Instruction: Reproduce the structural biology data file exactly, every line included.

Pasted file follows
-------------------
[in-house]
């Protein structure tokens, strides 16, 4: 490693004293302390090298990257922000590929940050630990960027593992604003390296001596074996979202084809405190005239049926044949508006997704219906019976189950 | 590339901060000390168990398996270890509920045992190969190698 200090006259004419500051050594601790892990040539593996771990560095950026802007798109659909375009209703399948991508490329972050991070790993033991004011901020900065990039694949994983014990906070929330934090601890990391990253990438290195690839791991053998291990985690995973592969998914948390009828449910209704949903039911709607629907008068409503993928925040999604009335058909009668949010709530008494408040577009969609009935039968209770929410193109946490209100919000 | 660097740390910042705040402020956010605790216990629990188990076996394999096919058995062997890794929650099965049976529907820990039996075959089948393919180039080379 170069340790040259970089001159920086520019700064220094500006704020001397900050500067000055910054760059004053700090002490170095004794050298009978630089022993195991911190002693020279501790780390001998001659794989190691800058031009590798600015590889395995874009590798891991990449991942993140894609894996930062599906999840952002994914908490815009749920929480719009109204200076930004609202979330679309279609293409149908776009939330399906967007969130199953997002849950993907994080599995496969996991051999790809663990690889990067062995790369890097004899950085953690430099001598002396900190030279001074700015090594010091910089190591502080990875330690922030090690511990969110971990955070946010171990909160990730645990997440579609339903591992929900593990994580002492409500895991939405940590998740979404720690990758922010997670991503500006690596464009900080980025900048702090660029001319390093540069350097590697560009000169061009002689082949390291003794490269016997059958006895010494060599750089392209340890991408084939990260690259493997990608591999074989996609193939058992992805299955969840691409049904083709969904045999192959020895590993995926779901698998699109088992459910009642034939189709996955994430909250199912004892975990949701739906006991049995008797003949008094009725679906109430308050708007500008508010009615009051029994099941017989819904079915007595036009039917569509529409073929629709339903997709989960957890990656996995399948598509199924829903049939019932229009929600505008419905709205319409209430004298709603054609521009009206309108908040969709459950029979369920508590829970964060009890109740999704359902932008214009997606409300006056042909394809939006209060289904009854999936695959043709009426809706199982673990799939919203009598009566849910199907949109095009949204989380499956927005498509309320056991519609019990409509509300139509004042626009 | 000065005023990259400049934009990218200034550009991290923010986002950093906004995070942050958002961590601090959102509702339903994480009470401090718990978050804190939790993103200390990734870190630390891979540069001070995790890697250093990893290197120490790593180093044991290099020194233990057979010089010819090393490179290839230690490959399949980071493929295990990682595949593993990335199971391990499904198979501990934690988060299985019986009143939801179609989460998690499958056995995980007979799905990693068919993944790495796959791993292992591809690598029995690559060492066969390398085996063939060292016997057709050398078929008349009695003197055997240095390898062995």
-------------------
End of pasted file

[in-house]
């Protein structure tokens, strides 16, 4: 490693004293302390090298990257922000590929940050630990960027593992604003390296001596074996979202084809405190005239049926044949508006997704219906019976189950 | 590339901060000390168990398996270890509920045992190969190698 200090006259004419500051050594601790892990040539593996771990560095950026802007798109659909375009209703399948991508490329972050991070790993033991004011901020900065990039694949994983014990906070929330934090601890990391990253990438290195690839791991053998291990985690995973592969998914948390009828449910209704949903039911709607629907008068409503993928925040999604009335058909009668949010709530008494408040577009969609009935039968209770929410193109946490209100919000 | 660097740390910042705040402020956010605790216990629990188990076996394999096919058995062997890794929650099965049976529907820990039996075959089948393919180039080379 170069340790040259970089001159920086520019700064220094500006704020001397900050500067000055910054760059004053700090002490170095004794050298009978630089022993195991911190002693020279501790780390001998001659794989190691800058031009590798600015590889395995874009590798891991990449991942993140894609894996930062599906999840952002994914908490815009749920929480719009109204200076930004609202979330679309279609293409149908776009939330399906967007969130199953997002849950993907994080599995496969996991051999790809663990690889990067062995790369890097004899950085953690430099001598002396900190030279001074700015090594010091910089190591502080990875330690922030090690511990969110971990955070946010171990909160990730645990997440579609339903591992929900593990994580002492409500895991939405940590998740979404720690990758922010997670991503500006690596464009900080980025900048702090660029001319390093540069350097590697560009000169061009002689082949390291003794490269016997059958006895010494060599750089392209340890991408084939990260690259493997990608591999074989996609193939058992992805299955969840691409049904083709969904045999192959020895590993995926779901698998699109088992459910009642034939189709996955994430909250199912004892975990949701739906006991049995008797003949008094009725679906109430308050708007500008508010009615009051029994099941017989819904079915007595036009039917569509529409073929629709339903997709989960957890990656996995399948598509199924829903049939019932229009929600505008419905709205319409209430004298709603054609521009009206309108908040969709459950029979369920508590829970964060009890109740999704359902932008214009997606409300006056042909394809939006209060289904009854999936695959043709009426809706199982673990799939919203009598009566849910199907949109095009949204989380499956927005498509309320056991519609019990409509509300139509004042626009 | 000065005023990259400049934009990218200034550009991290923010986002950093906004995070942050958002961590601090959102509702339903994480009470401090718990978050804190939790993103200390990734870190630390891979540069001070995790890697250093990893290197120490790593180093044991290099020194233990057979010089010819090393490179290839230690490959399949980071493929295990990682595949593993990335199971391990499904198979501990934690988060299985019986009143939801179609989460998690499958056995995980007979799905990693068919993944790495796959791993292992591809690598029995690559060492066969390398085996063939060292016997057709050398078929008349009695003197055997240095390898062995």